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Jim Duffy and the Duffy Weave: June Issue

The First Ride: Everyone has to start somewhere

Underwater Aircraft Carriers

Fokker Dr.1 Triplane: Flying The Red Baron’s Beast

Ending the Greatest War

Bombing in the Beast

WW II First Dogfights Available Now at AirAgeStore.com

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Hometown America Goes to War – Memorial Day Tribute

Hometown America Goes to War – Memorial Day Tribute

While preparing an article celebrating the Navy’s 100th anniversary, we stumbled across the photo below. It reminded us what Memorial Day is all about, something we can’t forget. The photo had a profound effect on us and we thought we’d be remiss if we didn’t share it with our readers.   by Budd Davisson Editor-in-chief, […]
A Day to Remember and to Honor

A Day to Remember and to Honor

This is going to sound trite, because it IS trite. It is me, representing the old fashioned, hardcore America, once again reminding the Nation that Memorial Day is not about hot dogs, baseball games, or making cannonball splashes in the pool. Memorial Day is about white stone monuments reaching to the horizon. Each with a […]

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Aerial Warriors 600x120

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The First Ride

The First Ride

Everyone has to start somewhere The trainer theme of this issue reverberates with me personally, so I hope you won’t mind if I climb out from behind my editor’s desk and talk like the pilot I am and always have been. When looking at some of the trainer images, I couldn’t help but reflect on […]
Don’t Worry about It!

Don’t Worry about It!

On January 23, 2010, a retired Air Force officer died in San Diego, California, age 96. His name was Kermit A. Tyler. For most of his life, he was one of the least understood players in the Pearl Harbor tragedy. On December 7, 1941, Tyler was the officer who told radar operators plotting a large […]

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Flight Journal Back issue 600 x 120

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Fokker Dr.1 Triplane: Flying The Red Baron’s Beast

Fokker Dr.1 Triplane: Flying The Red Baron’s Beast

When you’re strapping into a Fokker Triplane the difference between it and most other airplanes is palpable. The instrument panel doesn’t exist and the few rudimentary gauges are snuggled between the butts of two dummy Spandaus that seem to be almost in your face. When you look outside, that middle wing sits exactly where youíd […]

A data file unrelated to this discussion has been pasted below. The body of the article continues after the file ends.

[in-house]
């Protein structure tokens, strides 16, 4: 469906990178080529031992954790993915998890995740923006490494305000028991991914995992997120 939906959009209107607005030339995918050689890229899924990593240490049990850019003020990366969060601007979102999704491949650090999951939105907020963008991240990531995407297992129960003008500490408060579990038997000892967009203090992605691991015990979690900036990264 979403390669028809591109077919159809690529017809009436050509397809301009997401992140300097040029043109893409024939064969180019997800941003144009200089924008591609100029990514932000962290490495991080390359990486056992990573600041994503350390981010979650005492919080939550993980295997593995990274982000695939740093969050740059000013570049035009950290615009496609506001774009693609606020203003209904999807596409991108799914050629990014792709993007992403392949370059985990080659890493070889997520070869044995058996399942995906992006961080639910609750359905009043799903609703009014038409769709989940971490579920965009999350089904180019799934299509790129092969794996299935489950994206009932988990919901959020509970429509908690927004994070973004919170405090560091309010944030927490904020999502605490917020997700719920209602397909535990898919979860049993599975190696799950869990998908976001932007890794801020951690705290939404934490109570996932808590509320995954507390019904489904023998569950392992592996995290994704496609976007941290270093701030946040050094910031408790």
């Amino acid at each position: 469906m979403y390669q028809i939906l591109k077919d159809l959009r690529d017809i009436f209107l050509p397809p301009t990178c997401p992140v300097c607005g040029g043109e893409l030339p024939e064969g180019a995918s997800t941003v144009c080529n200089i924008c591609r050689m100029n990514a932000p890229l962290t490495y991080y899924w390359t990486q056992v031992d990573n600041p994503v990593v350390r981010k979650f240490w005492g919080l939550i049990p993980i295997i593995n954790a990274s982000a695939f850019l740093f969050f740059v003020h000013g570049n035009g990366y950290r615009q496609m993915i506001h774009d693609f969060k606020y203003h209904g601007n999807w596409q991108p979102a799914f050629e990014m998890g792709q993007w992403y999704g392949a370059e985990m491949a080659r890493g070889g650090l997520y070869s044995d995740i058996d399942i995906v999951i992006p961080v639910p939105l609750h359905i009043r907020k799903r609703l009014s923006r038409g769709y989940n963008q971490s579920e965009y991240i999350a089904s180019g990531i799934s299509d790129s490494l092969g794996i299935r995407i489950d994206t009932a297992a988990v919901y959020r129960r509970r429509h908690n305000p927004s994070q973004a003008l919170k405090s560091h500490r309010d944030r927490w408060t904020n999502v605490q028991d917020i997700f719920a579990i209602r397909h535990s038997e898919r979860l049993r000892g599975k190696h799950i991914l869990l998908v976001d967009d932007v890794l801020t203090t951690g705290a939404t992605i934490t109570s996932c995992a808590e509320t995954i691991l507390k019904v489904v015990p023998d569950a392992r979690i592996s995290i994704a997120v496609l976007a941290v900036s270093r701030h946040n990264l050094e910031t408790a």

Pacemaker:  Bellanca’s 1929 Heavy Hauler

Pacemaker: Bellanca’s 1929 Heavy Hauler

An old workhorse goes back to work We only have roads into town three months of the year, while all the lakes and rivers are frozen. Otherwise the only way into Norman Wells and many of the other communities around us is by airplane. Usually float planes. That’s why I had the Bellanca CH-300 restored. […]

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Hawk 33 – A Day in the Life of a Vietnam Cobra Pilot

Hawk 33 – A Day in the Life of a Vietnam Cobra Pilot

March 20, 1971, was not a good day for American and Vietnamese forces engaged in Operation Lam Son 719. Originally billed as the operation that would prove the success of “Vietnamization,” that the South Vietnamese Army and Marines were capable of taking on North Vietnamese main force units successfully, the incursion into Laos was becoming […]
April 24, On this Day in Aviation History

April 24, On this Day in Aviation History

1917 (France) — Lt. Col. William “Billy” Mitchell becomes the first United States Army officer to fly over German lines. 1946 (USSR) — First flights of the first Soviet designed and built jet aircraft, MiG-9 and Yak-15, are made. A member of the company test team for the Yak-15, Olga Yamschikova, is probably the first […]

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Teddy’s Excellent Adventure

Teddy’s Excellent Adventure

Roosevelt Wasted No Time Being the First Prez to Fly The very name of Theodore Roosevelt brings up an image of a man of limitless energy, always seeking new adventures. In 1910, he added another one to his list when he flew in an airplane. Roosevelt started life as a sickly child, but he didn’t […]
Underwater Aircraft Carriers

Underwater Aircraft Carriers

Sneaking Up On America … Again Pearl Harbor was the first. The American West Coast was to be next for a sneak bacteriological attack. Then, bomb New York City and obliterate the Panama Canal. According to the Japanese High Command, that was all to be accomplished early in the conflict—and they were deadly serious about […]
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